There will be four teams from Ireland - Sunday's Well, West Cork Jesters and Malone Tornadoes; Ballincollig entering a women's team.

Mixed Ability sport, under which umbrella the Mixed Ability World Cup will take place, is a unique off-shoot from competitive sport and its secret is literally in the name - this is neither elite sport nor is it strictly reserved for those in society who are less able.

There may be uncontested scrums and rolling subs, while certain players who cannot be subjected to a full impact tackle are identified by markings; but otherwise, the game is indistinguishable from the "real" thing.

"Tackling is my favourite part of the game," says Healy with particular relish, despite the genesis of his condition, he literally embraces the rough and tumble of the sport.

"We've worked really hard to change people's perception," says Alan Craughwell, who works with the COPE Foundation - in conjunction with Sunday's Well, he inaugurated the first Mixed Ability rugby club in Ireland, who with Healy amongst their number backboned that 2015 triumph.

Now he has helped do what the IRFU couldn't and host a World Cup in this country.

"We wanted to demonstrate that someone with a disability could play sport, but not only that, they could also play with someone who does not have a disability.

"It's about playing a game without necessarily radically adapting it. It's a social sport. Rugby at the moment is about the elite of the sport, the one per cent. But what of the other 99%?"

The able-bodied Padraig Sisk is an example, a Sunday's Well club veteran, their most capped player who was minded to continue his involvement when Craughwell began his venture; Sisk would play a crucial role in the Irish Mixed Ability side that won the 2015 World Cup.

"It's about looking beyond labels and categories," adds Craughwell. "A bit like society, people should come and look at us before they judge us. Too often, society had closed its eyes to difference. We're trying to open them.

"And it works both ways. We have had a player with a disability that plays for the Junior Thirds in the main club alongside able players. Not all intellectual or physical abilities are visible."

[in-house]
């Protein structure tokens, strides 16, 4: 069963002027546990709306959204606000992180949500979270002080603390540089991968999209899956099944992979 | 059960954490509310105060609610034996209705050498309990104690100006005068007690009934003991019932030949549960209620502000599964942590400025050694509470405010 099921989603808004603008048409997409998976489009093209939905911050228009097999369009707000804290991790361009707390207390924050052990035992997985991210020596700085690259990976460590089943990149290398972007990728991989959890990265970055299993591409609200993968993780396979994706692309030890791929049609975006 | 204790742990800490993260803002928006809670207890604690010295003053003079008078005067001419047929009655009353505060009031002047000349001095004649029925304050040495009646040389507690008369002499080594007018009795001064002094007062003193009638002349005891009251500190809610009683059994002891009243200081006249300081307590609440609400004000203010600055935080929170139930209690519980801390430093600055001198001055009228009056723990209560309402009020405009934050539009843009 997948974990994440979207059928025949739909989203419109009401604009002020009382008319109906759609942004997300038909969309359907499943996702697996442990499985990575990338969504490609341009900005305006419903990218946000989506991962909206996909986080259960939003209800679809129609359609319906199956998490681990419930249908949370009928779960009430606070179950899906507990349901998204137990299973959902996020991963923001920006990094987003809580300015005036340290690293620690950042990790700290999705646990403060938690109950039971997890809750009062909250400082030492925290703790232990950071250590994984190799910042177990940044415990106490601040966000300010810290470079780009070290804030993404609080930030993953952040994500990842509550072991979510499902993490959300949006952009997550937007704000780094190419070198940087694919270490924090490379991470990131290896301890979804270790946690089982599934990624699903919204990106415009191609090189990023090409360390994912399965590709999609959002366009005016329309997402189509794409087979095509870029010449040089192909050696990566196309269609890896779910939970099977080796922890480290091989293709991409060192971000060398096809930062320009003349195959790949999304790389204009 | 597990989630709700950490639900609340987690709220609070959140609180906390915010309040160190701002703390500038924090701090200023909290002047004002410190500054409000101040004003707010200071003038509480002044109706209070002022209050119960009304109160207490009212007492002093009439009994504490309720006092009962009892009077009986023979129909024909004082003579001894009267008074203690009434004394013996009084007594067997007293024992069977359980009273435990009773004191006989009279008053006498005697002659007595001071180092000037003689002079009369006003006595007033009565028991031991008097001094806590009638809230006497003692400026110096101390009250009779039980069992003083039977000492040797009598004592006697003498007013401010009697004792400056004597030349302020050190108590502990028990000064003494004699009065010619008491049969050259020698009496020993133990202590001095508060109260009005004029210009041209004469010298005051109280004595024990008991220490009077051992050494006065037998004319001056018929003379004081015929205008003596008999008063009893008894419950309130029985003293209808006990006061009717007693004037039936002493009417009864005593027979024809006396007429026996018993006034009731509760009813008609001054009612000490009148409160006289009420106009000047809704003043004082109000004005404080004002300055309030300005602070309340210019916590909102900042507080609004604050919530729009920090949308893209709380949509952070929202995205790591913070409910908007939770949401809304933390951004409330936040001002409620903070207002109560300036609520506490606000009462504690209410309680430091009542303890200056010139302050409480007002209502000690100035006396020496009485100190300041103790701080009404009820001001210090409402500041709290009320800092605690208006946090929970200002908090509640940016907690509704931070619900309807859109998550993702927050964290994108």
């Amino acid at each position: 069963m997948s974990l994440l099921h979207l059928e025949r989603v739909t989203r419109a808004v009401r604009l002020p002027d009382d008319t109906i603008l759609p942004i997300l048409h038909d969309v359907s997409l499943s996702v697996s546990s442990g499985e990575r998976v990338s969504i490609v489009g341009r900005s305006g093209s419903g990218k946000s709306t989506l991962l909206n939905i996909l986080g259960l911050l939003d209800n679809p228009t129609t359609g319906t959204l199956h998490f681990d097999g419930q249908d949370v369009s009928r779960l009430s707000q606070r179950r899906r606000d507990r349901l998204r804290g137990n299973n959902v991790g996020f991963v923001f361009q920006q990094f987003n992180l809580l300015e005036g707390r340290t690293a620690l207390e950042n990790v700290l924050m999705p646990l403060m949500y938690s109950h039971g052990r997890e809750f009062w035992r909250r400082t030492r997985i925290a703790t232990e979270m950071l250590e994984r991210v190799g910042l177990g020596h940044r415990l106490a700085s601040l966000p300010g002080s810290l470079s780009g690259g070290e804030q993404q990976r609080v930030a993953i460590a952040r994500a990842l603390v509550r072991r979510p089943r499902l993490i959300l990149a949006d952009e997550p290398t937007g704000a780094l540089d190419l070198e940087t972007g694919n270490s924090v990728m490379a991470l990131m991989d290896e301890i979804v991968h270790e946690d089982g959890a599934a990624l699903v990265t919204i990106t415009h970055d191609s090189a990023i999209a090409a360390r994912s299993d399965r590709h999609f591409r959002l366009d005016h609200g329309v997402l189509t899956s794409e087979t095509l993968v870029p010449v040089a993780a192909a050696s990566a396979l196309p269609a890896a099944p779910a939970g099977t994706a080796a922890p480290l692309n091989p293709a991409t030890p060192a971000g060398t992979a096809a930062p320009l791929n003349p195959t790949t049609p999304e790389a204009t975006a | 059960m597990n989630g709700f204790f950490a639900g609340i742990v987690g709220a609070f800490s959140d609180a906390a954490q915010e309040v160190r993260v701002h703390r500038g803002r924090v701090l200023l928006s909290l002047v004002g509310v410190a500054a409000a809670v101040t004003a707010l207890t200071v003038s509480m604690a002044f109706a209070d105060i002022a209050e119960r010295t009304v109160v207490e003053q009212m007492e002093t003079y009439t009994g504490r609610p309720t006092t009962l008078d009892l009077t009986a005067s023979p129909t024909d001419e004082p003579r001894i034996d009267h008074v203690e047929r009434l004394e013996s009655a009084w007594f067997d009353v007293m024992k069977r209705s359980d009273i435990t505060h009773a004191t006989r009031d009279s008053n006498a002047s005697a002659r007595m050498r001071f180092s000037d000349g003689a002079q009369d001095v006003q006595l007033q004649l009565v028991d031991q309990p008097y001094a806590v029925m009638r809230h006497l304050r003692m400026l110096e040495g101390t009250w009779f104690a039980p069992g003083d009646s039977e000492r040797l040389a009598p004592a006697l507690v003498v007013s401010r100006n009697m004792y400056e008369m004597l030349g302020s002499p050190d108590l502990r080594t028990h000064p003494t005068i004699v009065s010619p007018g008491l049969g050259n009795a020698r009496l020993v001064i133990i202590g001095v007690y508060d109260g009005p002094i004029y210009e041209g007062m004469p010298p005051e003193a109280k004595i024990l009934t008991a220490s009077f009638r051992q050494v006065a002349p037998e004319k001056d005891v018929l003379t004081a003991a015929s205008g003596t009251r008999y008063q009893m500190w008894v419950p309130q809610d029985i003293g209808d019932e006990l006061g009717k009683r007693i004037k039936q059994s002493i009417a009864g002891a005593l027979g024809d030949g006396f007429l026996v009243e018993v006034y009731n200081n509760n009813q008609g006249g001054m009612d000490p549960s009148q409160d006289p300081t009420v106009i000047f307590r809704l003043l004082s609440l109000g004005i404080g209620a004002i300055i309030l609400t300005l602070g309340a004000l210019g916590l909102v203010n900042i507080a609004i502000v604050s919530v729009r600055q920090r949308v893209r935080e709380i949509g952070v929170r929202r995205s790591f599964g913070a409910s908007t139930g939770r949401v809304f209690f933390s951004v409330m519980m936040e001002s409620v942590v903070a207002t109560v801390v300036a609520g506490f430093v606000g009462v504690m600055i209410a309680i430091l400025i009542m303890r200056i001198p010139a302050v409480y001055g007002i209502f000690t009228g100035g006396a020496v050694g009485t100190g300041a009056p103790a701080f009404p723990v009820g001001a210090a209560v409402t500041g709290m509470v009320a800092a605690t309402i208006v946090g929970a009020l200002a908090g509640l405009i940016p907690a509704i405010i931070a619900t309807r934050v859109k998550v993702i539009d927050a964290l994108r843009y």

For all that sport preaches diversity, few can realistically achieve this, whether because of economics, geography, race, religion or sexuality.

However, Mixed Ability sport, whatever the discipline, is utterly inclusive. And it normalises the experience, as much as is practicable.

"I feel good, I feel confident," is how James replies when you ask him what it feels like to be included in something that might have once excluded.


As you speak with him, the self-assurance that the sport imbues in him - and its inevitable social side, with multiple tours already under his belt - is clearly evident.

His instinct can absorb the fact that the solidarity of team-mates and coaches is not effected in a patronising manner, rather a partnering one.

"It's not necessarily about people just caring for those who need it," says Craughwell.

"It happens naturally. Your team-mates are there to be your team-mates, not your carers."

There is difference but not discrimination; the pair laugh when they recall Healy having a Stuart Hogg moment when exiting the second World Cup in 2017.

"I over-ran the line when I should have scored a try," says Healy, sheepishly.

"I was born to play rugby," he whoops. Ask him if Ireland have what it to win this summer and he chirps, confidently.

"Of course!"

l PERMANENT TSB are headline sponsors of IMART 2020, which will take place in Cork from the June 7-12, but another €300k of matching funding is still needed, as are volunteers.

See https://imartworldcup.org

Indo Sport